There are three types of lasers: solid state, gas and liquid. While all work according to the same general principles, they are differentiated on the basis of the medium they employ to create the laser action.

In solid state lasers, an electrical current pumps electrons into the laser medium - typically a semiconductor - exciting electrons that are fixed in the medium. Driven into higher energy states, a condition known as a population inversion, the excited electrons quickly decay back into lower energy states, releasing the excess energy as photons. Carefully positioned mirrors bounce photons hitting them at 90 degree angles back and forth, in turn stimulating other excited electrons to emit photons with identical wavelengths, directions of propagation, and polarizations; this is a process called amplification. Because the mirrors are of unequal reflectivity, the photons are eventually able to escape and their output constitutes the laser action.

The first solid state semiconductor-based lasers were built in 1963. Prior to that, and beginning with the first laser ever built in 1958, solid state lasers were insulator-based, typically using a glass or crystal medium like ruby that was pumped by another non-laser light source to achieve a population inversion. As the technology developed, lasers were used to pump other lasers. Solid state lasers have a variety of medical and industrial applications.

Gas lasers first appeared in 1960. Initially, they used a mixture of helium and neon as their medium, with carbon dioxide coming later. In both cases, a high voltage, high frequency electrical current creates an electrical discharge in a tube containing the gas, leading to a population inversion. Gas lasers can also use more powerful and volatile mediums like hydrogen and fluorine - both are commonly found in rocket fuel - where the combustion of the gasses acts as a pump. Gas lasers are generally the most powerful lasers and frequently mentioned in connection with quixotic military applications, a.k.a., "death rays."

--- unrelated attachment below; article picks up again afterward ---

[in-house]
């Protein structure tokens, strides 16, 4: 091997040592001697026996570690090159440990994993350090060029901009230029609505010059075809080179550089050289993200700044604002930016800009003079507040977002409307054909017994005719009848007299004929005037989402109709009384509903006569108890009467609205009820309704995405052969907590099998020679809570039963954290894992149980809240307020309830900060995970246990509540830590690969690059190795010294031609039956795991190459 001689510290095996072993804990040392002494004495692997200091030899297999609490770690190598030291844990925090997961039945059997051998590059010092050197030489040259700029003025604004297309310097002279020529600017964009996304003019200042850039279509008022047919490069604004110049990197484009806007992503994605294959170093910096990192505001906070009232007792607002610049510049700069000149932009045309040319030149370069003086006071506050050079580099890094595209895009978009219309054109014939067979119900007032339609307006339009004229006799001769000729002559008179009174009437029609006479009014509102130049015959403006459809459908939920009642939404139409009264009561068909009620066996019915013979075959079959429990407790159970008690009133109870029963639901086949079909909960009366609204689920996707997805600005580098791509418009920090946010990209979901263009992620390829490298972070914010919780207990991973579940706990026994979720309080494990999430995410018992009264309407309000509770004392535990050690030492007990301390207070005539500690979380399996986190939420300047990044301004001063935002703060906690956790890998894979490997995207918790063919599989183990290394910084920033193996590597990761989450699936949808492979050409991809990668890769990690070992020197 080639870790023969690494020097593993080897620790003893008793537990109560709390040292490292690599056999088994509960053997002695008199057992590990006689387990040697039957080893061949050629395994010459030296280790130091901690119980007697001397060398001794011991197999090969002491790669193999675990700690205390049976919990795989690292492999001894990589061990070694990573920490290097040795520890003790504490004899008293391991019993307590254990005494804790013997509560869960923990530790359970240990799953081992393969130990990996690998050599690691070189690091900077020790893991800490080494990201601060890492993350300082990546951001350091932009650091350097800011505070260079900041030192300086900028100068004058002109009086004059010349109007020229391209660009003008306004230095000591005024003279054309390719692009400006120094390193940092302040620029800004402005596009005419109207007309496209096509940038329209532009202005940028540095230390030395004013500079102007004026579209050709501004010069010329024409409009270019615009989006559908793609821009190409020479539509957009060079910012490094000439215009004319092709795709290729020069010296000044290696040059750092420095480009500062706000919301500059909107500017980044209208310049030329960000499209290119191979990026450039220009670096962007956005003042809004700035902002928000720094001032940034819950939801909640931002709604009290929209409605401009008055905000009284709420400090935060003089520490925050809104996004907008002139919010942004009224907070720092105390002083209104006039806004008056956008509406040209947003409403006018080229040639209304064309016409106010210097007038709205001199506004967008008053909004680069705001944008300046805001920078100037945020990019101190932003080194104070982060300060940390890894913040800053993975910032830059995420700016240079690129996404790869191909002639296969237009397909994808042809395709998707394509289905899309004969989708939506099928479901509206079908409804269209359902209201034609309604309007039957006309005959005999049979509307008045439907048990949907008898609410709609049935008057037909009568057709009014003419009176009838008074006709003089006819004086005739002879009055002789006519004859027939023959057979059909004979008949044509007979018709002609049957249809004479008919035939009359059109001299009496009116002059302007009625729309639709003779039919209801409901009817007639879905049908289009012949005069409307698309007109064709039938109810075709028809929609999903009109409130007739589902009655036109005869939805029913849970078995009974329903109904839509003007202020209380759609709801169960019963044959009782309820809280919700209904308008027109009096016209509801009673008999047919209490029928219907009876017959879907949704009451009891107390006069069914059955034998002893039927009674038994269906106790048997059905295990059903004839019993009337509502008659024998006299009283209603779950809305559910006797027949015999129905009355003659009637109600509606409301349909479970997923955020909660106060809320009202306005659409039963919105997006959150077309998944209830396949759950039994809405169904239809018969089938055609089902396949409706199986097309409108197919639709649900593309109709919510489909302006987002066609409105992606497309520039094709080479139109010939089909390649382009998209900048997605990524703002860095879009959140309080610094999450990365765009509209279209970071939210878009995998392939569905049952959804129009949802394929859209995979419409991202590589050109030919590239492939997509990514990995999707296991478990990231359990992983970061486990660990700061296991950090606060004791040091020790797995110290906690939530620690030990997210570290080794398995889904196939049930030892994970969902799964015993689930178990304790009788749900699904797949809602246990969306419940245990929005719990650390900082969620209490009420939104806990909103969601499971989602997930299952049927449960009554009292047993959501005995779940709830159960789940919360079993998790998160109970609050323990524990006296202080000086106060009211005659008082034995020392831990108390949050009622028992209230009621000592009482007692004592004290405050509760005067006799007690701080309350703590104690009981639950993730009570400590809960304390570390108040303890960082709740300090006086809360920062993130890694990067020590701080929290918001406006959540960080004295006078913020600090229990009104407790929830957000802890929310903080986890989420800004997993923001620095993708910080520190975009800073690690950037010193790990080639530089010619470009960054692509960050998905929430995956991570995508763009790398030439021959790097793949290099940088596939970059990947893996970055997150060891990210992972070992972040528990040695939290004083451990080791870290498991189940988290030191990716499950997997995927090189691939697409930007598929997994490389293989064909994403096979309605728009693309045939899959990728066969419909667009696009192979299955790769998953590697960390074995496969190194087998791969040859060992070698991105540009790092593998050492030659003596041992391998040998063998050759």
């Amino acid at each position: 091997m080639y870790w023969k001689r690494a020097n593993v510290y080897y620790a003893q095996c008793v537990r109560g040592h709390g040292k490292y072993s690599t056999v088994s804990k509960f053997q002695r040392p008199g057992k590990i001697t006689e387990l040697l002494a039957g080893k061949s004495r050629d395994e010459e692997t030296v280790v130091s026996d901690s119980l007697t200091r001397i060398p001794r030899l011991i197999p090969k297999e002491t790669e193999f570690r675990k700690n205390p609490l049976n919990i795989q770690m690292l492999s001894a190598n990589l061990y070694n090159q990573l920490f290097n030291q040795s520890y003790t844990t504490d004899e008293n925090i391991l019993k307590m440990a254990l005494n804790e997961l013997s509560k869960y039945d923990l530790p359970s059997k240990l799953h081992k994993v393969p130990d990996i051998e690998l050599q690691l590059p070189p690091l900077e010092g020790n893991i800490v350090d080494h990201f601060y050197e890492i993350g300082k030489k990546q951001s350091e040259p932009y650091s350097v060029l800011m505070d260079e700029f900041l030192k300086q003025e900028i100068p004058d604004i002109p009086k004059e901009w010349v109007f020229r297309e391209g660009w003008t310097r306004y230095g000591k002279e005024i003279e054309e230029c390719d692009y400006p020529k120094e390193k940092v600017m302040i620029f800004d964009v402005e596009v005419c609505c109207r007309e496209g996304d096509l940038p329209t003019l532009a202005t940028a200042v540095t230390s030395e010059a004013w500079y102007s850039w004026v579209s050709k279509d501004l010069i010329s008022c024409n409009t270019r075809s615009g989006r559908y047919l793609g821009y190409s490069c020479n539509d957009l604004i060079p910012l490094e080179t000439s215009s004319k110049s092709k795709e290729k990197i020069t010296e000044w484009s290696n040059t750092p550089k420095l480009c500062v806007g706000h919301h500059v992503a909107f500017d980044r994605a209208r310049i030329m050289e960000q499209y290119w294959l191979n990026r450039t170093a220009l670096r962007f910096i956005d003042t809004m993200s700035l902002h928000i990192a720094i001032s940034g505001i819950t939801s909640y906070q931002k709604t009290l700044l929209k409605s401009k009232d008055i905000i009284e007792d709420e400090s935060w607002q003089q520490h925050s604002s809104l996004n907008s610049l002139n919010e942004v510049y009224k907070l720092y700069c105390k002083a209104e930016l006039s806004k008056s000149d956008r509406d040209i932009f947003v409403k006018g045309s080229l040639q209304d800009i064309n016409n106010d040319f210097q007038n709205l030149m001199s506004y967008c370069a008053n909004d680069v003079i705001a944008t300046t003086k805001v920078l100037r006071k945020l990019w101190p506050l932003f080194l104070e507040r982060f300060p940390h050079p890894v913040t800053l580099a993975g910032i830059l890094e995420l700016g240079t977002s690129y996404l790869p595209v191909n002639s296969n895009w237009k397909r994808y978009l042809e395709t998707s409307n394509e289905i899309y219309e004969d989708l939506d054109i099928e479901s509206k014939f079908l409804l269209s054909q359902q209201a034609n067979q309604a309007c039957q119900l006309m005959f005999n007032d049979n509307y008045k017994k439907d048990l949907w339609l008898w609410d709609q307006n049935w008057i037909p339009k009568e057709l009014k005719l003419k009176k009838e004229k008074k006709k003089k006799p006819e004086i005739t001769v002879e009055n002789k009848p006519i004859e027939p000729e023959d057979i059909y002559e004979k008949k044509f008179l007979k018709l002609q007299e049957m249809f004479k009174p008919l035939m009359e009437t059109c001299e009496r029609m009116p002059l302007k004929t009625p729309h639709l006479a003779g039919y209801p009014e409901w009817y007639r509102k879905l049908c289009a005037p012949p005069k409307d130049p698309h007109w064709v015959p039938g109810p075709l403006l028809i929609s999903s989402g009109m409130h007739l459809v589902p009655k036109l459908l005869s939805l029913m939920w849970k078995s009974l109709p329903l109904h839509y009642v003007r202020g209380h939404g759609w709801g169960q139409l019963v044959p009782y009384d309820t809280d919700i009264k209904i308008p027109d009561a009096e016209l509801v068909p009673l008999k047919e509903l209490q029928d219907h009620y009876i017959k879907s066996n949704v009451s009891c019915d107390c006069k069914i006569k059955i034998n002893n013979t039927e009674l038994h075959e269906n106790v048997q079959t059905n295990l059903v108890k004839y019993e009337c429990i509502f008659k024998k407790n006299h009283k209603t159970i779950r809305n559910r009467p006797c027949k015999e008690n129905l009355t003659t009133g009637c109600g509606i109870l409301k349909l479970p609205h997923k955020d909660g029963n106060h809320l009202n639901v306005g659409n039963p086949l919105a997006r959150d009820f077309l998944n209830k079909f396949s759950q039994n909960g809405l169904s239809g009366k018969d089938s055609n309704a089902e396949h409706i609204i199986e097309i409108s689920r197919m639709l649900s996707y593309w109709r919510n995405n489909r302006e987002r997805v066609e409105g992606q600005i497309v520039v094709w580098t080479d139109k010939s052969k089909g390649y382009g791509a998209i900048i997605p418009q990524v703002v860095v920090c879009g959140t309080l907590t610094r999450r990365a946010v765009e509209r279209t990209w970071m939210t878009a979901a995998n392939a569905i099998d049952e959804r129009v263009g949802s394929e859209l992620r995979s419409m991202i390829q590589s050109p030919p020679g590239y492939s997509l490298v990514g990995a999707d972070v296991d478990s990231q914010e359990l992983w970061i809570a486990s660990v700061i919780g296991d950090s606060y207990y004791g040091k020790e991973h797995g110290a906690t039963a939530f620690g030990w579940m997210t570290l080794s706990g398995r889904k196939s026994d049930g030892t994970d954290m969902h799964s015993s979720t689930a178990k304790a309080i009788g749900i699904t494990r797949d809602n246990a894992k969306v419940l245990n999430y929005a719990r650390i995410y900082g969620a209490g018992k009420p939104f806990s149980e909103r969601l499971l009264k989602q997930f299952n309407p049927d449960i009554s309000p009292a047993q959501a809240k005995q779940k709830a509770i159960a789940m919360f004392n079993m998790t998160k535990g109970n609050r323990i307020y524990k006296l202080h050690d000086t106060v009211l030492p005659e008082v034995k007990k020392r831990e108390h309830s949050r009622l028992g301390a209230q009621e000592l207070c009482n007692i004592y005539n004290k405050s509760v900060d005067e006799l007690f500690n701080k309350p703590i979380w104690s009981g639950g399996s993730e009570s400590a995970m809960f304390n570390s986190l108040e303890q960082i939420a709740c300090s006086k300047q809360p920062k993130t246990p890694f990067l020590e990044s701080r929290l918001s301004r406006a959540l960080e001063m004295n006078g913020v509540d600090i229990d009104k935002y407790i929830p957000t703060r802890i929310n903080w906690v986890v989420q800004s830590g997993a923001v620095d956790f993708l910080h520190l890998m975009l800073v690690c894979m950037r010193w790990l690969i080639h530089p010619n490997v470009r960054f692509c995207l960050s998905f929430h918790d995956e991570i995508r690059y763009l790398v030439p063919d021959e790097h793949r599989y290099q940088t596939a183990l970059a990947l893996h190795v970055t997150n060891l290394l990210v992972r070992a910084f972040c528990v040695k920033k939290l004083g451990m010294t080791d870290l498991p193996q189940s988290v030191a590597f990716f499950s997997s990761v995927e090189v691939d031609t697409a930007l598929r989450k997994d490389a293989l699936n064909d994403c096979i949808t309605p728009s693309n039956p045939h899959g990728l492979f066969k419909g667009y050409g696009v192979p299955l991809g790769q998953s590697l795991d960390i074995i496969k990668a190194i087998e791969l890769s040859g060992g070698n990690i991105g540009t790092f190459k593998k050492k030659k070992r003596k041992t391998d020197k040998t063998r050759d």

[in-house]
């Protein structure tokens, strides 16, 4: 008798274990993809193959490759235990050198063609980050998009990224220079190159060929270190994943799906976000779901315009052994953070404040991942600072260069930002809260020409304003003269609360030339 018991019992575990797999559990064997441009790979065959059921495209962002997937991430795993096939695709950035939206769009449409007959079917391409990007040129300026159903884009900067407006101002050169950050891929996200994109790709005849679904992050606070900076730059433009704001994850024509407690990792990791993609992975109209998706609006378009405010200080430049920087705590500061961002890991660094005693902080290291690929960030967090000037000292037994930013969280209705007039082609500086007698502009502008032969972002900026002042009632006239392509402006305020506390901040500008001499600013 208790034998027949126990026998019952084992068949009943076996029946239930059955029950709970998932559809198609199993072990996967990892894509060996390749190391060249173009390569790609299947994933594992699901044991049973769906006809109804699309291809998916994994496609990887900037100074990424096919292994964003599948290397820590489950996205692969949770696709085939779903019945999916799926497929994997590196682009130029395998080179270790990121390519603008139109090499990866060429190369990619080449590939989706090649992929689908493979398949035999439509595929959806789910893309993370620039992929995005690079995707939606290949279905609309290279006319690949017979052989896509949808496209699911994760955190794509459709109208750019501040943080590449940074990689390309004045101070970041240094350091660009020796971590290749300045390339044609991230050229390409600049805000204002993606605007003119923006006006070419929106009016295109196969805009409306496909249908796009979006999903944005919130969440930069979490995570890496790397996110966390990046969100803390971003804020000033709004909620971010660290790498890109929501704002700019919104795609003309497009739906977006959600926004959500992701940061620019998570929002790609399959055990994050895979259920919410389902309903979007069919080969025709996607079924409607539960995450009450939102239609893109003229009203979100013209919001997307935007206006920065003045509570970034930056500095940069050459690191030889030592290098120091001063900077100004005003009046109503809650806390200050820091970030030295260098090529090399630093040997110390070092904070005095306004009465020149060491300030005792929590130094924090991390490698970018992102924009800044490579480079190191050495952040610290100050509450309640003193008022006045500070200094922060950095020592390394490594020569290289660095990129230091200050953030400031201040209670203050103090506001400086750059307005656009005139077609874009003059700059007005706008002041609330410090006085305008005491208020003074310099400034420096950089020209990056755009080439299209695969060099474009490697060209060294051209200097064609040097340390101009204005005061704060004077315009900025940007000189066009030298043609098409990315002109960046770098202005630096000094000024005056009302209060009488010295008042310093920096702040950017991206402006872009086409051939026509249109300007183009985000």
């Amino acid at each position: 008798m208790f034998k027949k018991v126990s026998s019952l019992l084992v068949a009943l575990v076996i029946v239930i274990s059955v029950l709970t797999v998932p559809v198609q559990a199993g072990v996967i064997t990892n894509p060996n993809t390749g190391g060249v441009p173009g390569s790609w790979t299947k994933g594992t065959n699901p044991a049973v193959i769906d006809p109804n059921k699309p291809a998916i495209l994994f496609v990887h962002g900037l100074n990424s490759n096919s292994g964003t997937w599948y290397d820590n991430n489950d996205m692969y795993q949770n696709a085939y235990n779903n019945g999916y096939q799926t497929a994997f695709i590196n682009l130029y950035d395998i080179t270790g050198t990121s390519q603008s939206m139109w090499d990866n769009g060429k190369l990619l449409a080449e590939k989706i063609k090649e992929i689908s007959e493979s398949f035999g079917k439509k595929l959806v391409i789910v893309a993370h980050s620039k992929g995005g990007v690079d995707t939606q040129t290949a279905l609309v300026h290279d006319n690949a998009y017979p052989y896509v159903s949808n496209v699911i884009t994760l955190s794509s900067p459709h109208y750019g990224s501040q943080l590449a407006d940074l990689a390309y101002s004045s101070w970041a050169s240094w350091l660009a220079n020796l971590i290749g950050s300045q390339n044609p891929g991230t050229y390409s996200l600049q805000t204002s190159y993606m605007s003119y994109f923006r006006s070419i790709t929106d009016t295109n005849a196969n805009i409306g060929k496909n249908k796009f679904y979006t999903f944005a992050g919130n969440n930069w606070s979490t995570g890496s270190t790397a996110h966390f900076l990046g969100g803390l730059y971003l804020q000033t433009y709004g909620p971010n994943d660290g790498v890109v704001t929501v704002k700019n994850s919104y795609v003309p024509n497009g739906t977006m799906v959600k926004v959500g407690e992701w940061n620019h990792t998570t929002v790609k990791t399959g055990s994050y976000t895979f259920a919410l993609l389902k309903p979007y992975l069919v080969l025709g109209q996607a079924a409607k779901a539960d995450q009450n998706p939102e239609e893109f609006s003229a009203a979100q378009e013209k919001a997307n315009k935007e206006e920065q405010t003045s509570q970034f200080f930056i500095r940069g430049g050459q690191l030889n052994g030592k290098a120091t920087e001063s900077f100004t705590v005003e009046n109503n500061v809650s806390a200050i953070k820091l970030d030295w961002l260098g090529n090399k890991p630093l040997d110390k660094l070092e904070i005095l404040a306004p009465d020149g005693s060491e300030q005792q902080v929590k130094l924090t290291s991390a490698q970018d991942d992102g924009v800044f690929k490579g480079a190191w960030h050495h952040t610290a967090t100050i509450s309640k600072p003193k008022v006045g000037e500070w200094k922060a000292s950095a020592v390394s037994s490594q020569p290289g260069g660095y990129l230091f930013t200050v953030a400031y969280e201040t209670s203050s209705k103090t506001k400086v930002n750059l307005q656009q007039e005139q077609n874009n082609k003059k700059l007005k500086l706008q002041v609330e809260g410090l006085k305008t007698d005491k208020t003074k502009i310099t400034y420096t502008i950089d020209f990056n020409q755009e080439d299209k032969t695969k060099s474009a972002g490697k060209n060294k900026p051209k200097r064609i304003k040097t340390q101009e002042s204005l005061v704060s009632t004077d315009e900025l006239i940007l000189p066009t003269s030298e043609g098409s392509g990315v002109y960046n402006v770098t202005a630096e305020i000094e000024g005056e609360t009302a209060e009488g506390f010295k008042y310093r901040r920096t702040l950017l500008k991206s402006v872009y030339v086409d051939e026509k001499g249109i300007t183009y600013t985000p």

Liquid lasers employ colored compounds carried by a solvent, which are then pumped via other light sources to the point where electrons occupy higher energy levels. A wide range of materials can be used, including copper, chromium, dyes, metallic salts or even jello. With a controlled flow of fluid passing over the pump, liquid lasers are more easily stabilized than other types of lasers, making them useful in isotope separation, measuring, and the manufacture of integrated circuits.

EasyTechJunkie is dedicated to providing accurate and trustworthy information. We carefully select reputable sources and employ a rigorous fact-checking process to maintain the highest standards. To learn more about our commitment to accuracy, read our editorial process.

Discussion Comments

EasyTechJunkie, in your inbox

Our latest articles, guides, and more, delivered daily.

EasyTechJunkie, in your inbox

Our latest articles, guides, and more, delivered daily.